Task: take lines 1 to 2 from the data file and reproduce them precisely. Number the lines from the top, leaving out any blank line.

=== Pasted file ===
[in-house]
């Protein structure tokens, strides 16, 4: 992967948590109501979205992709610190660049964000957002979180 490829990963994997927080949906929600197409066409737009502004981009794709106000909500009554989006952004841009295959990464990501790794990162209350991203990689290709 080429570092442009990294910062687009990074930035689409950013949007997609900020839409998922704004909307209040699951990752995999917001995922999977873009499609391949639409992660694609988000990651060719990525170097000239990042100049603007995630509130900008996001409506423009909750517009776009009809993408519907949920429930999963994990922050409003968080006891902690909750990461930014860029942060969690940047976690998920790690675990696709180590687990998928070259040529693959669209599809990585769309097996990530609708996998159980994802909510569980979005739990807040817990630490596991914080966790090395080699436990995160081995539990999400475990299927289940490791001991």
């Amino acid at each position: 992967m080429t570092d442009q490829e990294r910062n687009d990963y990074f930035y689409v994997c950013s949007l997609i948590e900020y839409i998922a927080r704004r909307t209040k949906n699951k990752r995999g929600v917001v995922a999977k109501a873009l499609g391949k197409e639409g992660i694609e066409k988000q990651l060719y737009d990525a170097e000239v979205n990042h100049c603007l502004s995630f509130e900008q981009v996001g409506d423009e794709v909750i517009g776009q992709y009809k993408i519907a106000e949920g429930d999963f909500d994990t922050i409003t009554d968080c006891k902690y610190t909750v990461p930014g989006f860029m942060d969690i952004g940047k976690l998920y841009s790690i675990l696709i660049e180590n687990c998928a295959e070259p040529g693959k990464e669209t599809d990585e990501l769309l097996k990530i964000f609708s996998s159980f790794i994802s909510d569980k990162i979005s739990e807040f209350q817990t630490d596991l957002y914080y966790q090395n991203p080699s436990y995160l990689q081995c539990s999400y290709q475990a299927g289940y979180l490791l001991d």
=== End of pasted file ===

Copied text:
[in-house]
């Protein structure tokens, strides 16, 4: 992967948590109501979205992709610190660049964000957002979180 490829990963994997927080949906929600197409066409737009502004981009794709106000909500009554989006952004841009295959990464990501790794990162209350991203990689290709 080429570092442009990294910062687009990074930035689409950013949007997609900020839409998922704004909307209040699951990752995999917001995922999977873009499609391949639409992660694609988000990651060719990525170097000239990042100049603007995630509130900008996001409506423009909750517009776009009809993408519907949920429930999963994990922050409003968080006891902690909750990461930014860029942060969690940047976690998920790690675990696709180590687990998928070259040529693959669209599809990585769309097996990530609708996998159980994802909510569980979005739990807040817990630490596991914080966790090395080699436990995160081995539990999400475990299927289940490791001991």